Academic journal article Texas International Law Journal

Judicial Globalization: New Development or Old Wine in New Bottles?

Academic journal article Texas International Law Journal

Judicial Globalization: New Development or Old Wine in New Bottles?

Article excerpt

I. INTRODUCTION

In the last few years a number of articles have been published in American law journals on what has been called judicial globalization.1 That term is used to describe the phenomenon of high court judges (whether international, regional, or national) entering into a global conversation by referring to and borrowing from each other and-similar to political leaders-gathering information as they see each other at special meetings or even at summits. Academic literature has so far predominantly focused on human rights and certain criminal law issues such as capital punishment or abortion. This article includes economic law questions. It will first explain that globalization has lead to a homogeneization of legal problems and of legal responses to those problems. It will then discuss the judicial conversation among European high courts. Subsequently, the article will address the question of whether a conversation of judges takes part on the global level. Next, methodological and practical problems will be dealt with. Finally, the issue of whether judicial globalization constitutes a new development will be discussed.

In times of globalization, legal problems of the First and of the Third World tend to be compared, in particular in the field of human rights and in certain areas of criminal law due to the increased similarity of social debates, which is favored by advances in global communication. "Issues like assisted suicide, abortion, hate speech, gay and lesbian rights, environmental protection, privacy, and the nature of democracy are being placed before judges in different jurisdictions at approximately the same time."2 Economic law problems tend to arise in similar ways, especially in advanced societies and economies, such as the United States, the European Union, the countries of the European Free Trade Association, Canada, and Japan. To a certain extent, this may also be true in the case of threshold economies, i.e., less developed countries that are on the brink of becoming industrialized. Operators who are globally active sometimes face identical legal problems in all or most of the jurisdictions in which they are active. For instance, they produce worldwide, sell their goods and services worldwide, file patent and trademark applications all around the globe, pursue the same or similar marketing strategies, participate in mega-mergers, participate in globally operating cartels, and the like.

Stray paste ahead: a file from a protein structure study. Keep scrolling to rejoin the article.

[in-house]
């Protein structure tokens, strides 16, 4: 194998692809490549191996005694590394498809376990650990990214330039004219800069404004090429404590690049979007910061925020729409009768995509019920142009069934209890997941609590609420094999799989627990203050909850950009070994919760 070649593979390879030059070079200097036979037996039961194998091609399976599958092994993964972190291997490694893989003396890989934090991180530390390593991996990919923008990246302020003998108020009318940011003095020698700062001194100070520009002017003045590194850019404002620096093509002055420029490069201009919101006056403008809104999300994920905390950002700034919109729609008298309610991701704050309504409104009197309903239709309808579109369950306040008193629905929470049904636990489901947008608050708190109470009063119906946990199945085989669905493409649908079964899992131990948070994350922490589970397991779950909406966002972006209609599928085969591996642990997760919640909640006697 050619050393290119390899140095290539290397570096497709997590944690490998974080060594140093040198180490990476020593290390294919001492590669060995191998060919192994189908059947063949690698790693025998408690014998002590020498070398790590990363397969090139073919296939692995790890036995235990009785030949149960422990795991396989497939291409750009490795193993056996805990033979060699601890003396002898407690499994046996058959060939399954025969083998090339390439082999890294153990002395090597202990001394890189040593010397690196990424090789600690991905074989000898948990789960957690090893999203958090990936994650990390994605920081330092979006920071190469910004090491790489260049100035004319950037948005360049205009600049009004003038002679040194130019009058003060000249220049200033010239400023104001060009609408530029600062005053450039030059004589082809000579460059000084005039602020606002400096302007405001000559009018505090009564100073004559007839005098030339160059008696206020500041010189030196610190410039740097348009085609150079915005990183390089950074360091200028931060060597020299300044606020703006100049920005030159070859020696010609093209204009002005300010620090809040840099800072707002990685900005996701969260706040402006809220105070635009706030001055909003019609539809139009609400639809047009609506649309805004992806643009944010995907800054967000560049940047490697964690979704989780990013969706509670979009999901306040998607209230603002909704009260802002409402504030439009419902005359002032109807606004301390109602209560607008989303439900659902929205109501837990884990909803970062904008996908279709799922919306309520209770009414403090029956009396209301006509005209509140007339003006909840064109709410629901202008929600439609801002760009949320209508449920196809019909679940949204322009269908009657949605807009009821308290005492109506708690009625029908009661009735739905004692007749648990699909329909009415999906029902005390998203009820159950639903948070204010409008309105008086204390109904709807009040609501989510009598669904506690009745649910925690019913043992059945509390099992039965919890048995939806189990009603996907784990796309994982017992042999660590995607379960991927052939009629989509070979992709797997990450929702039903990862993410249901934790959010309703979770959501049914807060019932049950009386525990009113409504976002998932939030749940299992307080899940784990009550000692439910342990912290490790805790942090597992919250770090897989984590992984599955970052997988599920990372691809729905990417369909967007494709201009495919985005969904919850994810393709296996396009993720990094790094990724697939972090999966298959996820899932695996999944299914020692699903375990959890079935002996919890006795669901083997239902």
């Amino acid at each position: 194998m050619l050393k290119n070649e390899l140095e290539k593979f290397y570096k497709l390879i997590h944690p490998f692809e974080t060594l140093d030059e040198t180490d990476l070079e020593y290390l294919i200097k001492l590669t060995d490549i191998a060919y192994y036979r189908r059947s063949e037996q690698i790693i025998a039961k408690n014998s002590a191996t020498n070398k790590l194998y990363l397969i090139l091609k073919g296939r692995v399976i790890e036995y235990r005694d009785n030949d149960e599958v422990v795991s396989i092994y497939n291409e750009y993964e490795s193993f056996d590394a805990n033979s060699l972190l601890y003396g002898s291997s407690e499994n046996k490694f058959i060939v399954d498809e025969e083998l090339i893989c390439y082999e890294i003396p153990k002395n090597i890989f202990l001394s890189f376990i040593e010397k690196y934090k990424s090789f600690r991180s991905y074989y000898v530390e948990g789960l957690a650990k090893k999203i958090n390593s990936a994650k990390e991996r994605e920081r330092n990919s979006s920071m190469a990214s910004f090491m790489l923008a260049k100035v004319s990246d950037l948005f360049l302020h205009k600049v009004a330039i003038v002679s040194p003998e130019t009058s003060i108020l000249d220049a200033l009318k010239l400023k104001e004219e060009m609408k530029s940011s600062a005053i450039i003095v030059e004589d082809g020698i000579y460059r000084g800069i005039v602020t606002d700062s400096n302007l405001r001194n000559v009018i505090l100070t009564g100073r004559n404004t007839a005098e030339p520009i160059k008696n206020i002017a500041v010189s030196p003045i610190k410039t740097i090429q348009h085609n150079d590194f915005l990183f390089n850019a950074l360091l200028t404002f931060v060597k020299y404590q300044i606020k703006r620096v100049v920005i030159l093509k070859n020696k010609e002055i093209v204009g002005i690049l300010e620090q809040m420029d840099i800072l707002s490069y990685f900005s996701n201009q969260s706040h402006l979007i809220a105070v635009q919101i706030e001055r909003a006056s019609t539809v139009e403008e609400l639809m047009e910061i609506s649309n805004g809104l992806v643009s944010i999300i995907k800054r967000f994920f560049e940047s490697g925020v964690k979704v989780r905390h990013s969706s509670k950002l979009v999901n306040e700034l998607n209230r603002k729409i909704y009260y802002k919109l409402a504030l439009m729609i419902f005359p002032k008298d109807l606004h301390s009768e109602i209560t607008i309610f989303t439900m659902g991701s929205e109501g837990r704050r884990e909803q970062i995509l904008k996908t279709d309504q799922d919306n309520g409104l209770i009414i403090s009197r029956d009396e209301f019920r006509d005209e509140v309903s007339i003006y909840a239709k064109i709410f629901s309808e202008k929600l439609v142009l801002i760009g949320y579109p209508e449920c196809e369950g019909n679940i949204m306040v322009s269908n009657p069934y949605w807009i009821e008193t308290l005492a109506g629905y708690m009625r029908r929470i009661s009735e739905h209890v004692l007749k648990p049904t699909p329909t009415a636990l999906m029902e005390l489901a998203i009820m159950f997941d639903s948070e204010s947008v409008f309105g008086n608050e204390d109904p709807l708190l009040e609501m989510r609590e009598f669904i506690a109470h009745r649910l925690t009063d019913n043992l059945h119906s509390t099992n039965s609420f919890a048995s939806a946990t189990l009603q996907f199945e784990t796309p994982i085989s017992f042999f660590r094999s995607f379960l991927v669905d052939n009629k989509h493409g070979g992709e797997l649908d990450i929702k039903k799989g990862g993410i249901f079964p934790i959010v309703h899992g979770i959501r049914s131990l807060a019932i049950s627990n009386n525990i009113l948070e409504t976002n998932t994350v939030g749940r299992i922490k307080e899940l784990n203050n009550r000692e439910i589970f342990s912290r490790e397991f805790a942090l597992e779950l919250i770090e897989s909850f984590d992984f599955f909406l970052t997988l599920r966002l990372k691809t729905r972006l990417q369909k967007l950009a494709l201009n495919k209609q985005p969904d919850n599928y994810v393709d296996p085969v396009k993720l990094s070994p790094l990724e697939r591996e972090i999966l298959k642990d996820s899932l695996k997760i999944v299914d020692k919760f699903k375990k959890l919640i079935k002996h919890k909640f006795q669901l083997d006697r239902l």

For a long time, the responses of individual legal orders to these developments were, as a consequence of the concept of a nation-state, different. Increasingly, however, there are fields in which the law in various jurisdictions is (more or less) homogeneous. In this context, the phenomenon of export of law is to be mentioned. Historic examples are the export of the English common law to what has become the Anglo-Saxon world; of the French Civil Code to countries like Italy, Spain, and Portugal (and from the two latter countries to Latin America); and of the German Civil Code to Japan and Greece. After World War II, the most important example has been the export of U.S. law to other parts of the world-in particular, to Japan and to Germany and from Germany to the rest of Europe, especially the European Community (EC).3 The idea of antitrust has been of particular importance. One will remember that, until 1945, Germany was a classical cartel country and that, in France and Italy, the idea of antitrust is relatively recent. Also, the concept of product liability and new types of contracts such as leasing, franchising, or factoring are U.S. exports.4

In particular in the last two decades, there has been a general development toward convergence of many areas of the law. The harmonization process of the European Union with its ramifications in the countries of the European Economic Area and the Eastern European countries that are on the brink of joining the EU stands out. For the sake of order, it is to be noted that Switzerland is refusing to join the European Union and the European Economic Area, but the government launched a comprehensive program of so-called autonomous implementation of EC economic law fifteen years ago. …

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